Tag Archives: Congress

Sequestration: Going Nowhere Fast

Otto Kreischer at AOL Defense wrote an interesting rundown of a sparsely attended Aerospace Industrial Association (AIA) briefing at the Press Club. Rather than just overtly defense-related company CEOs speaking on the negatives of sequestration, this press conference sported research university and health sector officials in an effort to show the broad-based evils of slashing the budget. The author’s verdict: With few Congressional aides and almost no major reporters in attendance and a changed political climate, it seems that “the fat lady is about to sing in the anti-sequester opera.”

Even a few months ago, we wouldn’t have believed that this would actually happen. Cuts of projected increases, sure. But given the military’s extremely vocal and virulent dislike of the Budget Control Act’s methods, the legislation as written being acted upon is pretty stunning. Now that the prospect appears more likely, bromides like “partisan dysfunction” and “broken Washington” give way to more targeted accusations.

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President Signs Defense Bill, Calm Does Not Reign

After well over a year of genuine concern, misplaced worry, fear mongering, and, of course, partisan bickering, the defense sequestration portion of the Budget Control Act of 2011 appears to be behind the U.S. Now Americans can get together and really solve the nation’s problems. Just kidding! It’s only been delayed for two months while Congress and the executive retool their talking points for the predicted debt-ceiling fight.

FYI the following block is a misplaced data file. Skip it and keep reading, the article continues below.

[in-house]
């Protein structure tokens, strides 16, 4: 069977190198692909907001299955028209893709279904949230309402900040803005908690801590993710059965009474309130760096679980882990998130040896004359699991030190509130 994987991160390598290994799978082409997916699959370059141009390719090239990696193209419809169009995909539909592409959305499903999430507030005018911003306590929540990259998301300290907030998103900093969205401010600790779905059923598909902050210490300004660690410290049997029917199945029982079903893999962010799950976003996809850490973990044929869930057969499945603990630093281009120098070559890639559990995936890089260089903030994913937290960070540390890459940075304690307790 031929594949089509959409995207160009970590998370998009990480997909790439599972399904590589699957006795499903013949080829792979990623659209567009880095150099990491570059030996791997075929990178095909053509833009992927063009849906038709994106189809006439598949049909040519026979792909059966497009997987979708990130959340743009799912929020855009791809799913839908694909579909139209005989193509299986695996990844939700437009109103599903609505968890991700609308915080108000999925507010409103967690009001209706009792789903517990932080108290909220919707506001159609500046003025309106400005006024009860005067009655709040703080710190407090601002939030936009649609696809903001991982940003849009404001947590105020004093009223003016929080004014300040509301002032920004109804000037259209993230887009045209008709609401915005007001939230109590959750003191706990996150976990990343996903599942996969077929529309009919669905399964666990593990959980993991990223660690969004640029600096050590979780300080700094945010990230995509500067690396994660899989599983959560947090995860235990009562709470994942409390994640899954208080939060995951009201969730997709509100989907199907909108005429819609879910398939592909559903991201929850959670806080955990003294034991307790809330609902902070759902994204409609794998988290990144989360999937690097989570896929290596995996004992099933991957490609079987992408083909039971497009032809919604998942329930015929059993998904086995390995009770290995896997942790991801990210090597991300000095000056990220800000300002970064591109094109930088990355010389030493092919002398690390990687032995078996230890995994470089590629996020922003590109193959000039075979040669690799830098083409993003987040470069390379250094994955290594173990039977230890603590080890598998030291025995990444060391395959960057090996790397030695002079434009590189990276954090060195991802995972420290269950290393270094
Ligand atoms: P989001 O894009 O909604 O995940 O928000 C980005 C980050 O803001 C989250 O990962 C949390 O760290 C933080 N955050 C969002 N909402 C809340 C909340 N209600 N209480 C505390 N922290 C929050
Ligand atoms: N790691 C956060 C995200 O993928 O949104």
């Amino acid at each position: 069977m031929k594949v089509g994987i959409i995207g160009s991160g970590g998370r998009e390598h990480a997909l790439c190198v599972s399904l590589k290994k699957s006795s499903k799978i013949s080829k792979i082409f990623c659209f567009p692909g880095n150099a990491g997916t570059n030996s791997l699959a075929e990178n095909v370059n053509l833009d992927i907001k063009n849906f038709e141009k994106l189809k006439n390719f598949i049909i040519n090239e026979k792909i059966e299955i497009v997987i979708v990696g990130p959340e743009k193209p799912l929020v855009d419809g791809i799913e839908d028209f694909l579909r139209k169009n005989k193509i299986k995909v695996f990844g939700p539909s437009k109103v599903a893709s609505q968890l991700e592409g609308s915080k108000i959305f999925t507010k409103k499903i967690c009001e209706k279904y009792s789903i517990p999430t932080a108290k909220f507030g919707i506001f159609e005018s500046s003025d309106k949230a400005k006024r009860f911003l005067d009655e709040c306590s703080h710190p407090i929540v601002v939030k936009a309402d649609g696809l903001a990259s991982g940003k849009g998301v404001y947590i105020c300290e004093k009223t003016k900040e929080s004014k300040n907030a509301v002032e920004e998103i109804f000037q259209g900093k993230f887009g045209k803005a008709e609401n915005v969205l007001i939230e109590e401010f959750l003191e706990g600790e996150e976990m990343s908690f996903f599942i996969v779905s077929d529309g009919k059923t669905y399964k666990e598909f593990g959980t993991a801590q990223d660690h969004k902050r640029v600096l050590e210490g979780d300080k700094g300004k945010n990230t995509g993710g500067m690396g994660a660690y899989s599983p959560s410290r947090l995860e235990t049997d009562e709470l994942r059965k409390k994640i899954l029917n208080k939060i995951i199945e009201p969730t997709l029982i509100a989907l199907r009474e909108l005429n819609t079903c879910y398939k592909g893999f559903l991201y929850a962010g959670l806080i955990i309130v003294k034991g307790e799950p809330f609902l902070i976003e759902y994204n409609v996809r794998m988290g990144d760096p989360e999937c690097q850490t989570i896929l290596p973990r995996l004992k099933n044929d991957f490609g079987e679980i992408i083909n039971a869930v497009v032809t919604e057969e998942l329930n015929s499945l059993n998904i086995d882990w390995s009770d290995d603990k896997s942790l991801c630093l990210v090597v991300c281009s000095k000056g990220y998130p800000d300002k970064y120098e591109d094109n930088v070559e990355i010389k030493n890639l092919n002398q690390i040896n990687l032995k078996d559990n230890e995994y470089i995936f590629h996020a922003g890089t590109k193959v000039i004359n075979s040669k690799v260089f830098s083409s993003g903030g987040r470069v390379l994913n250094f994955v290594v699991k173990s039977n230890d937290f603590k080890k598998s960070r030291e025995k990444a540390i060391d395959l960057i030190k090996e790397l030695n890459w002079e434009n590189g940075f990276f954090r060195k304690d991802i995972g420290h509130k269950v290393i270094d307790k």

President Obama signed a $633 billion National Defense Authorization Act (NDAA) last week, though he rued certain portions of the bill. But with no line-item veto available, the NDAA is now law. Not exactly what the kids learn on Schoolhouse Rock.
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Today’s Links

  • At Fort Sill, the Army holds a meeting to discuss Anti-UAS measures:

U.S. ground forces detect an enemy unmanned aircraft performing reconnaissance  over their forward operating base. Now the soldiers must determine how to  neutralize the Unmanned Aerial System threat: whether to jam the electronic  signal from its ground controller, kill the ground controller or shoot down the  Unmanned Aerial System, or UAS.

  • The Afghan Army is not retaining its soldiers too well these days, but at least they’re not joining the Taliban:

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